Immature female cones - cooked. The central portion, when roasted, is sweet and syrupy. Inner bark - dried, ground into a powder and then used as a thickener in soups etc or added to cereals when making bread. An emergency food, it is only used when all else fails. Seed - raw. Too small and fiddly to be worthwhile unless you are desperate.A refreshing tea, rich in vitamin C, can be made from the young shoot tips.
Medicinal uses(Warning!)There are no medicinal uses listed for Picea purpurea.
Cuttings of semi-ripe terminal shoots, 5 - 8cm long, August in a frame. Protect from frost. Forms roots in the spring. Cuttings of mature terminal shoots, 5 - 10cm long, September/October in a cold frame. Takes 12 months.Cuttings of soft to semi-ripe wood, early summer in a frame. Slow but sure.
Practical Plants is currently lacking information on propagation instructions of Picea purpurea. Help us fill in the blanks! Edit this page to add your knowledge.
Although dormant trees are cold-hardy, the young shoots in spring are often damaged by late frosts. In some upland areas, especially over granitic or other base-poor soils, growth rate and health have been seriously affected by aluminium poisoning induced by acid rain. Plants are strongly outbreeding, self-fertilized seed usually grows poorly. They hybridize freely with other members of this genus. Fairly fast growing after a slow start, trees can average height increases of 30 - 40cm a year.Trees should be planted into their permanent positions when they are quite small, between 30 and 90cm. Larger trees will check badly and hardly put on any growth for several years. This also badly affects root development and wind resistance.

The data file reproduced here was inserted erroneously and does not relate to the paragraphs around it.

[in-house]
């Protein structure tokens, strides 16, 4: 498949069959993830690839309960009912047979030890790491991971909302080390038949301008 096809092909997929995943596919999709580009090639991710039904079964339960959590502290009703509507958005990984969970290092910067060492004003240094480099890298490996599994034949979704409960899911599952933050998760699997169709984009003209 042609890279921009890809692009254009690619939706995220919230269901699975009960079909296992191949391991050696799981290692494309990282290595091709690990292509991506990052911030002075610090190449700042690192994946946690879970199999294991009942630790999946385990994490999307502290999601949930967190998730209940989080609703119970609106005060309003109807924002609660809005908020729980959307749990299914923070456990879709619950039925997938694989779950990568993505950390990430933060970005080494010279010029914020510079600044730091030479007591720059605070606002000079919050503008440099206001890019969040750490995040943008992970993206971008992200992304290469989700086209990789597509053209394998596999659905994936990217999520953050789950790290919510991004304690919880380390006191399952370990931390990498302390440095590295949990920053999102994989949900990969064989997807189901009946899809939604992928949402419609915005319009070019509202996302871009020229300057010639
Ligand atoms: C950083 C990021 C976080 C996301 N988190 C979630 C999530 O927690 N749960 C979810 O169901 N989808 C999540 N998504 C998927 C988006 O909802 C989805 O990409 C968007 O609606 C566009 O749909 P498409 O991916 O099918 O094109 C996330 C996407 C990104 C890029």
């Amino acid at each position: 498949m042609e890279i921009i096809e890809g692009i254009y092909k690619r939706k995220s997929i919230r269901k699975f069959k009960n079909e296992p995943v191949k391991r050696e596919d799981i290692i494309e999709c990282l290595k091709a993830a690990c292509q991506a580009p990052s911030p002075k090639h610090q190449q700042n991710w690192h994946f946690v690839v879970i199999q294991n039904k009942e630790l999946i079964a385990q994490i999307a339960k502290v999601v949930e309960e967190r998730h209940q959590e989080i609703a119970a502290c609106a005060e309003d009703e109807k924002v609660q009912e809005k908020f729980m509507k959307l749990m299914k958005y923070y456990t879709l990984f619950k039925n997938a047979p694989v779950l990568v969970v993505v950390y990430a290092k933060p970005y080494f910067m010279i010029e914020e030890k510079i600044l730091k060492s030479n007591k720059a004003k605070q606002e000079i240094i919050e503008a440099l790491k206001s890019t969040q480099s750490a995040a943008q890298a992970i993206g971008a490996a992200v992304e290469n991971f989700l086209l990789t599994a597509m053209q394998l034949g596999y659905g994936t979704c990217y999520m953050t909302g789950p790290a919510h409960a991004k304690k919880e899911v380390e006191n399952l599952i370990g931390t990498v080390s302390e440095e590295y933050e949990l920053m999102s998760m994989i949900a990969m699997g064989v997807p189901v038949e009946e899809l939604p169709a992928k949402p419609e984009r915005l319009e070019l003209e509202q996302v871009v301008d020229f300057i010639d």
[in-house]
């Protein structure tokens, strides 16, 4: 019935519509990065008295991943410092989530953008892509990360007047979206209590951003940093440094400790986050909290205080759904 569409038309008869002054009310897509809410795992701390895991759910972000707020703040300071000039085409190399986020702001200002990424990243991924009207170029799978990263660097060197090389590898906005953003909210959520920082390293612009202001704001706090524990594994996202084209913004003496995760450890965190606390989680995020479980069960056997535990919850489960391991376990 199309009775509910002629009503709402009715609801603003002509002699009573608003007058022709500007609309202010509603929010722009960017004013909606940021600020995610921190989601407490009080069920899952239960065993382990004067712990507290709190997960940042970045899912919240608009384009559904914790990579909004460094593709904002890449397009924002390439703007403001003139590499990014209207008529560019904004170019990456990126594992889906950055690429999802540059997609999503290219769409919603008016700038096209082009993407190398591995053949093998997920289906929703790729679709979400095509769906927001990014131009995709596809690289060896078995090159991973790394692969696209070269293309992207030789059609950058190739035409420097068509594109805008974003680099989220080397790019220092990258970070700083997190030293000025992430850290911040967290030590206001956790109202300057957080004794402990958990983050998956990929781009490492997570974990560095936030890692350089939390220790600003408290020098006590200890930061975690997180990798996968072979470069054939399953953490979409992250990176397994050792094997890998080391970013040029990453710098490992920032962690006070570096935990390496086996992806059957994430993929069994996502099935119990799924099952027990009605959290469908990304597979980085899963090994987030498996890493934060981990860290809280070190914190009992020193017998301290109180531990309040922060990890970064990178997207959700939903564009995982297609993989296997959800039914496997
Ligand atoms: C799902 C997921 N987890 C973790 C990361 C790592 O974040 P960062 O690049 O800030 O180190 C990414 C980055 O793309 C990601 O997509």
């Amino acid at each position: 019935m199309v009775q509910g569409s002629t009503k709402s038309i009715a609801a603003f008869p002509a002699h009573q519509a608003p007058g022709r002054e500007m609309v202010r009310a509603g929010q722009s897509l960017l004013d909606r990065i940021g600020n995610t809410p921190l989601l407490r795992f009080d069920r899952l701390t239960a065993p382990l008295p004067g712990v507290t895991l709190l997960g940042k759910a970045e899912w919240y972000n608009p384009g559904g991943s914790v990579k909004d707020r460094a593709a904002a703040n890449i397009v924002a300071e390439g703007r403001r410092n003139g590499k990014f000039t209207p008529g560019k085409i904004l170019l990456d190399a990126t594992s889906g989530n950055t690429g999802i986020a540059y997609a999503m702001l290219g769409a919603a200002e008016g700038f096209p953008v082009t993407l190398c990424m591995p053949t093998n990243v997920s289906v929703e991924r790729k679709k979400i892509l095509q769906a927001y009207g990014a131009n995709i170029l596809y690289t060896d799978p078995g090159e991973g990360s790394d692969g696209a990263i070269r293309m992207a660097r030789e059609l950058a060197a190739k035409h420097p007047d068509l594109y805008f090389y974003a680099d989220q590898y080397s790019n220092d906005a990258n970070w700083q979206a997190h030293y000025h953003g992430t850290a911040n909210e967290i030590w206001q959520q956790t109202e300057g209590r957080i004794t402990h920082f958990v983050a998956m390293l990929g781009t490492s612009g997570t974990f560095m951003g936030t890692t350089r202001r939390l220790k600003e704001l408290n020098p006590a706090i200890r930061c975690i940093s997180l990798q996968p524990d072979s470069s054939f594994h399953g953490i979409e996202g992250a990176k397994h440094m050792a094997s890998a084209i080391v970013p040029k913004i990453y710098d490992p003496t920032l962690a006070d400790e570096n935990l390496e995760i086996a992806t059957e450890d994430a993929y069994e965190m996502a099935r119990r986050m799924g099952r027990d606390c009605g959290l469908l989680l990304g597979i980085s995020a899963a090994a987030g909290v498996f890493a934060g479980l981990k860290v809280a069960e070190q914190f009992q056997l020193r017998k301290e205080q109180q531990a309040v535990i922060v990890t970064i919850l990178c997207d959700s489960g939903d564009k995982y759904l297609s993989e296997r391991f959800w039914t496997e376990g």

Problems, pests & diseases
Associations & Interactions
There are no interactions listed for Picea purpurea. Do you know of an interaction that should be listed here? to add it.
Polycultures & Guilds
There are no polycultures listed which include Picea purpurea.
This table shows all the data stored for this plant.
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